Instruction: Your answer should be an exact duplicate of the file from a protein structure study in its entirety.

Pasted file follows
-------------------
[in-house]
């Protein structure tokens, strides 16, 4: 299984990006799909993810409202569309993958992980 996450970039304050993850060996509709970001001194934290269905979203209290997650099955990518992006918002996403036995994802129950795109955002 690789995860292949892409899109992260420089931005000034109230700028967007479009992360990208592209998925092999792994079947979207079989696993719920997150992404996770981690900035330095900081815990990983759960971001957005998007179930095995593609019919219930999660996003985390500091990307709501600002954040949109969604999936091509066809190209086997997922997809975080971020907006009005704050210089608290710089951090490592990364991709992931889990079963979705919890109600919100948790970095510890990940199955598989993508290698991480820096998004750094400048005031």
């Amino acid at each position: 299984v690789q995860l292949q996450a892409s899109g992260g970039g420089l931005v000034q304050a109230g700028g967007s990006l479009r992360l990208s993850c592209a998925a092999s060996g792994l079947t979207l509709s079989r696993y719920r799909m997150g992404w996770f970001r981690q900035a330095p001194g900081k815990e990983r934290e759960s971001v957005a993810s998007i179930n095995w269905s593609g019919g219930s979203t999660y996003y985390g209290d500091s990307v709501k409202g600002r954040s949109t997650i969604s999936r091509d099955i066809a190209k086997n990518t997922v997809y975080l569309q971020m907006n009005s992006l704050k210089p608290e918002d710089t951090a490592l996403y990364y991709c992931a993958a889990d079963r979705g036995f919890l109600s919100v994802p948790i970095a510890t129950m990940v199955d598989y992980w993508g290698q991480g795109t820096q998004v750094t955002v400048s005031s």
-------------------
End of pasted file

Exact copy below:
[in-house]
């Protein structure tokens, strides 16, 4: 299984990006799909993810409202569309993958992980 996450970039304050993850060996509709970001001194934290269905979203209290997650099955990518992006918002996403036995994802129950795109955002 690789995860292949892409899109992260420089931005000034109230700028967007479009992360990208592209998925092999792994079947979207079989696993719920997150992404996770981690900035330095900081815990990983759960971001957005998007179930095995593609019919219930999660996003985390500091990307709501600002954040949109969604999936091509066809190209086997997922997809975080971020907006009005704050210089608290710089951090490592990364991709992931889990079963979705919890109600919100948790970095510890990940199955598989993508290698991480820096998004750094400048005031």
């Amino acid at each position: 299984v690789q995860l292949q996450a892409s899109g992260g970039g420089l931005v000034q304050a109230g700028g967007s990006l479009r992360l990208s993850c592209a998925a092999s060996g792994l079947t979207l509709s079989r696993y719920r799909m997150g992404w996770f970001r981690q900035a330095p001194g900081k815990e990983r934290e759960s971001v957005a993810s998007i179930n095995w269905s593609g019919g219930s979203t999660y996003y985390g209290d500091s990307v709501k409202g600002r954040s949109t997650i969604s999936r091509d099955i066809a190209k086997n990518t997922v997809y975080l569309q971020m907006n009005s992006l704050k210089p608290e918002d710089t951090a490592l996403y990364y991709c992931a993958a889990d079963r979705g036995f919890l109600s919100v994802p948790i970095a510890t129950m990940v199955d598989y992980w993508g290698q991480g795109t820096q998004v750094t955002v400048s005031s």